The centuries-old ruins of Chichen Itza are undoubtedly one of the most visited archeological sites and tourist attractions in Mexico, but while the crowds can be daunting in peak season, the mysterious Mayan pyramids rarely fail to awe even the most experienced of travelers.
A UNESCO World Heritage Site that’s listed as one of the ‘New Seven Wonders of the World’, Chichen Itza is home to towering temples, sacred sinkholes, and curious Mayan ball game courts. Located within day-tripping distance of the Yucatan Peninsula’s Mayan Riviera, as well as the ever-popular city of Merida, there are lots of different ways to explore this epic site.
To help you to beat the crowds, and make the most of your time in Mexico, here’s our ultimate guide to visiting the Mayan ruins of Chichen Itza!
A Brief History of Chichen Itza
Rising from the dense jungles of the Yucatan, Chichen Itza grew to prominence from the 6th century AD onwards. By the 10th century, Chichen Itza was a sprawling city with a dense trade network that reached as far as the Caribbean coastline. A center of religious fervor, the temples and sacred cenotes attracted pilgrims from across the Mayan world (although Chichen Itza never had the power or riches that other Mayan cities, such as Tikal or Palenque, could claim).
But today, all that remains of this city are the temples and ballcourts. Chichen Itza fell into ruin after the overthrow of the elite in the 12th century and the onset of the Mayan decline. By the time the Spanish conquistadors first laid eyes upon a long-abandoned Chichen Itza in the 16th century, there was little that hadn’t been swallowed by the forest.
From the mid 19th century onwards, Chichen Itza began to be slowly excavated and researched. As the temples emerged from the undergrowth, so too did the tourists. With its proximity to Cancun and the Riviera Maya, Chichen Itza has reached a new zenith as one of Mexico’s most popular tourist spots!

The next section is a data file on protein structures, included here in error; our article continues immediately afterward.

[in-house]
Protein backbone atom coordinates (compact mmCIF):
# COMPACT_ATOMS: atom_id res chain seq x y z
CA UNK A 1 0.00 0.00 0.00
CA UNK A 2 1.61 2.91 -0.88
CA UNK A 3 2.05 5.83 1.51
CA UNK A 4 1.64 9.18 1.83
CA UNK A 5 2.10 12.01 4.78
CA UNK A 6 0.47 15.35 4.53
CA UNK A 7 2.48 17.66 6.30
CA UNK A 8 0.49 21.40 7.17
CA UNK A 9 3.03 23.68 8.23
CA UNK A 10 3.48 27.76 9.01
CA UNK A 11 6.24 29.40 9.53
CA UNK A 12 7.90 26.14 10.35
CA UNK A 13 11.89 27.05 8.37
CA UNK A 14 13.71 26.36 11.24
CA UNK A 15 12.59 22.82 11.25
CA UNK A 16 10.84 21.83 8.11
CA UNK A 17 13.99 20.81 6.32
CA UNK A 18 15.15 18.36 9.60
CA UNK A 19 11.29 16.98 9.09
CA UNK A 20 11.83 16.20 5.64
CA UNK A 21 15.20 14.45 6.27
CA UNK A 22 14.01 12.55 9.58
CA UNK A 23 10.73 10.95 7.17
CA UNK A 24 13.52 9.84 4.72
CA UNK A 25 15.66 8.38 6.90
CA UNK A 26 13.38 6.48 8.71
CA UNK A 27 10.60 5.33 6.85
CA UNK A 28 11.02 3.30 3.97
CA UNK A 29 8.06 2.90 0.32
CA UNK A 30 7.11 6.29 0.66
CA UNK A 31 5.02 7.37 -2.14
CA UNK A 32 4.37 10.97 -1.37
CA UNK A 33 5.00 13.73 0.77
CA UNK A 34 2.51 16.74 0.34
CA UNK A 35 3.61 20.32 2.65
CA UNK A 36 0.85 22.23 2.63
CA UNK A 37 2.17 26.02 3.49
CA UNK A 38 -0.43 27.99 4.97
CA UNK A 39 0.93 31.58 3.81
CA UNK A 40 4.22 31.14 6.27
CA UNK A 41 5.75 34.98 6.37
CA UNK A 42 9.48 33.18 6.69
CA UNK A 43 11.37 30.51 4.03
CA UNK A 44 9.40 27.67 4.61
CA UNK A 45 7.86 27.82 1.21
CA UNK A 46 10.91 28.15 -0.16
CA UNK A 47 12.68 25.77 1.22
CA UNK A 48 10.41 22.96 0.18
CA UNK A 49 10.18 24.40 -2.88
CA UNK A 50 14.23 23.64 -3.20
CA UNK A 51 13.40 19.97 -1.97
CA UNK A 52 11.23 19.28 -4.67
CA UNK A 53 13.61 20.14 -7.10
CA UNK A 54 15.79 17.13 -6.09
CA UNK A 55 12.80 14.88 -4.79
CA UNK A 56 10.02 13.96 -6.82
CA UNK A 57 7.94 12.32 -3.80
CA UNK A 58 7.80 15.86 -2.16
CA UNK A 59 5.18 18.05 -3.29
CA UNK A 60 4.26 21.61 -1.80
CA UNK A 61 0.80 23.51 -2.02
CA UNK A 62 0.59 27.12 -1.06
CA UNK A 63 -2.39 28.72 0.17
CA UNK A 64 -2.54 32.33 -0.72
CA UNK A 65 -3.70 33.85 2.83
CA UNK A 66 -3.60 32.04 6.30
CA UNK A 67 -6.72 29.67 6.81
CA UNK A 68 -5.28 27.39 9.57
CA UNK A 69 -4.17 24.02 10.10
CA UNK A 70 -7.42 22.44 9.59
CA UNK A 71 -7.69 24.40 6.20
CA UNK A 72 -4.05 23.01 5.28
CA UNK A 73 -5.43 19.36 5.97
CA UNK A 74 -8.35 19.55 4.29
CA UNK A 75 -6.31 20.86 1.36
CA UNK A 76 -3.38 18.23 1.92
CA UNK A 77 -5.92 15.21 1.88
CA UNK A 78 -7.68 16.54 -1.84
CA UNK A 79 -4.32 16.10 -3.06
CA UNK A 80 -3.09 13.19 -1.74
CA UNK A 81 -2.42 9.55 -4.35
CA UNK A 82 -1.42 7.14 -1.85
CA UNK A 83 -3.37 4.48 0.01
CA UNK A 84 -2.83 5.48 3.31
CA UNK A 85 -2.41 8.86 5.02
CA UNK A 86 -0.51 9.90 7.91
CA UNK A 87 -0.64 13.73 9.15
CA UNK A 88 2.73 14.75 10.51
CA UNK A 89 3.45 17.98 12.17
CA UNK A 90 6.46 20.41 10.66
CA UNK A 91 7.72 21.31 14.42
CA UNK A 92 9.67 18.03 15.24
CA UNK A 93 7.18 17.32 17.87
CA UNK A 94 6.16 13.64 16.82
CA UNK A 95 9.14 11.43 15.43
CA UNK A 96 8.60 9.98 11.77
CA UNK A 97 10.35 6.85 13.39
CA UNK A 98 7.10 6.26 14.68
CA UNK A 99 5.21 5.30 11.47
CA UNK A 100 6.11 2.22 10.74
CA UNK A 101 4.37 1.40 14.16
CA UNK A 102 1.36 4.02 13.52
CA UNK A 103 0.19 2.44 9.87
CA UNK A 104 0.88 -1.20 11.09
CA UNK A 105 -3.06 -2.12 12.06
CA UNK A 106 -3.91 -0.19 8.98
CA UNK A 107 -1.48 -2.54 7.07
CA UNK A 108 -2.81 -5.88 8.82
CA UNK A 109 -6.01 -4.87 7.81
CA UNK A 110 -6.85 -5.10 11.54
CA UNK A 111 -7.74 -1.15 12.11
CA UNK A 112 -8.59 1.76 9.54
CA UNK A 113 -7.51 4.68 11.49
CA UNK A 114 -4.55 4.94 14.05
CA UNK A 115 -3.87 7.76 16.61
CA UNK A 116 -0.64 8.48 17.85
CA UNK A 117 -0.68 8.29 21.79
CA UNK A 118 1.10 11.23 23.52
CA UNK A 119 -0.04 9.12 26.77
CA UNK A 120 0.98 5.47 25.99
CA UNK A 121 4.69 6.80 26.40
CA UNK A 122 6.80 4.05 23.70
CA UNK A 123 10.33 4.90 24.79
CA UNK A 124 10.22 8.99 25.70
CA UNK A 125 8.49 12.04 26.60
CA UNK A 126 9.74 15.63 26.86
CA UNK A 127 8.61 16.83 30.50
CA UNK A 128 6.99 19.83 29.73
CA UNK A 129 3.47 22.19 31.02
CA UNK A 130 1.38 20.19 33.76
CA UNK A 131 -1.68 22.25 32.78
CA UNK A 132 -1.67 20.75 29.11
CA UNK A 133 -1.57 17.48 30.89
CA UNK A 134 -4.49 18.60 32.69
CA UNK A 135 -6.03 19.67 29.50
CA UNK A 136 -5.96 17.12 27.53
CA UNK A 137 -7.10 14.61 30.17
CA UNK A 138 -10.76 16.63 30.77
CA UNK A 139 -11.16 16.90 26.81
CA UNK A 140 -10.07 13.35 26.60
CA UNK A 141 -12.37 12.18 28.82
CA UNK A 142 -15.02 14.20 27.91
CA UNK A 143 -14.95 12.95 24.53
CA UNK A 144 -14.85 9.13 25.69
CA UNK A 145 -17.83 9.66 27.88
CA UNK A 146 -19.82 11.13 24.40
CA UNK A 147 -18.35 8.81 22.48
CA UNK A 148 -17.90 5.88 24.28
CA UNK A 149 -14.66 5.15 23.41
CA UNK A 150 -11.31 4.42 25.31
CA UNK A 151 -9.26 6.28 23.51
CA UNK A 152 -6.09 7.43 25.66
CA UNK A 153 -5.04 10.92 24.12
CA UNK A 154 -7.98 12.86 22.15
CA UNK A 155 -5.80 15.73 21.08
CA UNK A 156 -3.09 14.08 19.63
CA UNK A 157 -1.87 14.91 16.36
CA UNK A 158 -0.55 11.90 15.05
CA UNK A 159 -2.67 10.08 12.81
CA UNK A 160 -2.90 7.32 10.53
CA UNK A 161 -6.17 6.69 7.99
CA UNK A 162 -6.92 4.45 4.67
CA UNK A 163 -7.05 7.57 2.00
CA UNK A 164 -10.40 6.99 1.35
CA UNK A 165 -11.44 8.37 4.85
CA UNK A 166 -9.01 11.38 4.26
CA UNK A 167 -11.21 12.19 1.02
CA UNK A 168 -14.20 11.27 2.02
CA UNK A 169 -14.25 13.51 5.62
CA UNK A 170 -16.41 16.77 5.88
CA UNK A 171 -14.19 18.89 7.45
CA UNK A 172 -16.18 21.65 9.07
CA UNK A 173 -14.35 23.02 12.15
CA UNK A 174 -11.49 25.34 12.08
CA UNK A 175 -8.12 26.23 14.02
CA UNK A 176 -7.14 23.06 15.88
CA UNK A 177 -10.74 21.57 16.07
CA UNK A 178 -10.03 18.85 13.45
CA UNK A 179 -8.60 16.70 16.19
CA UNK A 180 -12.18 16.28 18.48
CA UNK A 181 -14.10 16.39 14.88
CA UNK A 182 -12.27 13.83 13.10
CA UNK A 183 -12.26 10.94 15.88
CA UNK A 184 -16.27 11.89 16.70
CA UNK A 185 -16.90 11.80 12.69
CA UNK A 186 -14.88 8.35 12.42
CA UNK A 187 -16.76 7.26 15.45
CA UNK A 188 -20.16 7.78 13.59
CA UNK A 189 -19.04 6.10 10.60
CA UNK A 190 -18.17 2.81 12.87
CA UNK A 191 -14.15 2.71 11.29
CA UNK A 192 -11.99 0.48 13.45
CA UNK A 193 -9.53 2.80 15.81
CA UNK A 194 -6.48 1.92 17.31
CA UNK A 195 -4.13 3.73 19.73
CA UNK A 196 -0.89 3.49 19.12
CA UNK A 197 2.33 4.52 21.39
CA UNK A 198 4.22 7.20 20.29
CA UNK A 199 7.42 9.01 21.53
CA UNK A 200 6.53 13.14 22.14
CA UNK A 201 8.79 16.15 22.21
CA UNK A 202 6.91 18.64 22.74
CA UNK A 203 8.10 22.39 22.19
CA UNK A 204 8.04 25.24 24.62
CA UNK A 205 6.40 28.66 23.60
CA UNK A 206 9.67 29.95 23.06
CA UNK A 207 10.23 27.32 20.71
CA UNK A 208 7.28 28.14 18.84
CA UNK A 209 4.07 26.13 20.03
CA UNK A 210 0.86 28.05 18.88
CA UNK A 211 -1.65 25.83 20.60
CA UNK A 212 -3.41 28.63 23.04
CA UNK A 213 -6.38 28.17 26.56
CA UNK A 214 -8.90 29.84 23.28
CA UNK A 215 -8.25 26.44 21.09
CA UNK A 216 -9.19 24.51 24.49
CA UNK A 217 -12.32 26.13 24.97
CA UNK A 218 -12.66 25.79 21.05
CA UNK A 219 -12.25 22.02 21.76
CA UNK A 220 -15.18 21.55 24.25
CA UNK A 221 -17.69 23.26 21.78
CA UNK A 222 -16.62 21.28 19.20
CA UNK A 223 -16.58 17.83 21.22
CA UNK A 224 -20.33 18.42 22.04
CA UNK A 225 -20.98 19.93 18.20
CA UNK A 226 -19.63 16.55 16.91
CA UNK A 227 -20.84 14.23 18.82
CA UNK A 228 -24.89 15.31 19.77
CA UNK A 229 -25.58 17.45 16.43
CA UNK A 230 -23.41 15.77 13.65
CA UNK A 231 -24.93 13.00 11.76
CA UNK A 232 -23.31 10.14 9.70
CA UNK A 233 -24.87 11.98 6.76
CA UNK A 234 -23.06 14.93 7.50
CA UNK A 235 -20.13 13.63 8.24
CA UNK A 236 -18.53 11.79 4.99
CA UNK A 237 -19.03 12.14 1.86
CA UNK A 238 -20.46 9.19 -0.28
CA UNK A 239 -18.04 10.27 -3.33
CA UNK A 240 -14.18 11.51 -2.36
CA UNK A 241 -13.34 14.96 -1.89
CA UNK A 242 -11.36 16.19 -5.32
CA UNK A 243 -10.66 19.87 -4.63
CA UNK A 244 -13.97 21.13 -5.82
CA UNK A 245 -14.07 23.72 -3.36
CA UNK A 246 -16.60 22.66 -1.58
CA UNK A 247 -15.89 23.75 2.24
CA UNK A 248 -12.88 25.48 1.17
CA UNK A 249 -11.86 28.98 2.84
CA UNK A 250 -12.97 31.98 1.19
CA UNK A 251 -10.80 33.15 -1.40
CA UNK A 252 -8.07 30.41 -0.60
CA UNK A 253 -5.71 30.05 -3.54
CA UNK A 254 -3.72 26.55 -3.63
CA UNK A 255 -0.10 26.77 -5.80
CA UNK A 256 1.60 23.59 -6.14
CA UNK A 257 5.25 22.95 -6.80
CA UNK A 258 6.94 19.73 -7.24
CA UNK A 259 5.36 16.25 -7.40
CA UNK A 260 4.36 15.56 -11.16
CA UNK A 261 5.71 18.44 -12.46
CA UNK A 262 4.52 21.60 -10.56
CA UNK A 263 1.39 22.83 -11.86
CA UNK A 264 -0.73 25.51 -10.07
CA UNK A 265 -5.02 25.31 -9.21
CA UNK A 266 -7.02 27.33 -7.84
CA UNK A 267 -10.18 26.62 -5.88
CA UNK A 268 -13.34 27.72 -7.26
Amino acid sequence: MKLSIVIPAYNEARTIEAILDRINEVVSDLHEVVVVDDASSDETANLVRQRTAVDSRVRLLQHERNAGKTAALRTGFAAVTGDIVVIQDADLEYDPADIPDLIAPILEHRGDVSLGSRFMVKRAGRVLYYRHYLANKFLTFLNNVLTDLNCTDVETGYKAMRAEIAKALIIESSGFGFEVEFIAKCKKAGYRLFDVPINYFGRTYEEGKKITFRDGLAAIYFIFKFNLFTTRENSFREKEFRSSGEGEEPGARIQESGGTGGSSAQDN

Map of Chichen Itza
To help you start planing your tour of Chichen Itza here is a nice map of all the ruins you can visit.
Best Time to Visit Chichen Itza
Located away from the coast, in the humid jungles of the Yucatan, it’s always going to be hot and sweaty when you visit Chichen Itza. Avoid the rain and the excessive summer heat by visiting in the dry season, which falls between November and April.
You’ll miss the rains and hurricane season, but temperatures can still rise to over 30 degrees celsius. In the wet, summer season, temperatures rise much higher, and it’s much, much more humid.
However, despite having the best weather, it’s best to avoid the peak months of December and January. This is when Mexico is always at its busiest, and you can expect to be joined by thousands of other tourists from the resorts at Cancun. Try to hit the shoulder months instead, such as November, February, and March, for a good balance between the crowds and the weather.
When planning a trip to Chichen Itza, always plan to arrive early. That way you miss the midday heat and the crowds.
How to Travel to Chichen Itza
Being one of the country’s biggest tourist draws, traveling to Chichen Itza in Mexico is easy, but you do need to get your timings right if you want to avoid the heat and the crowds.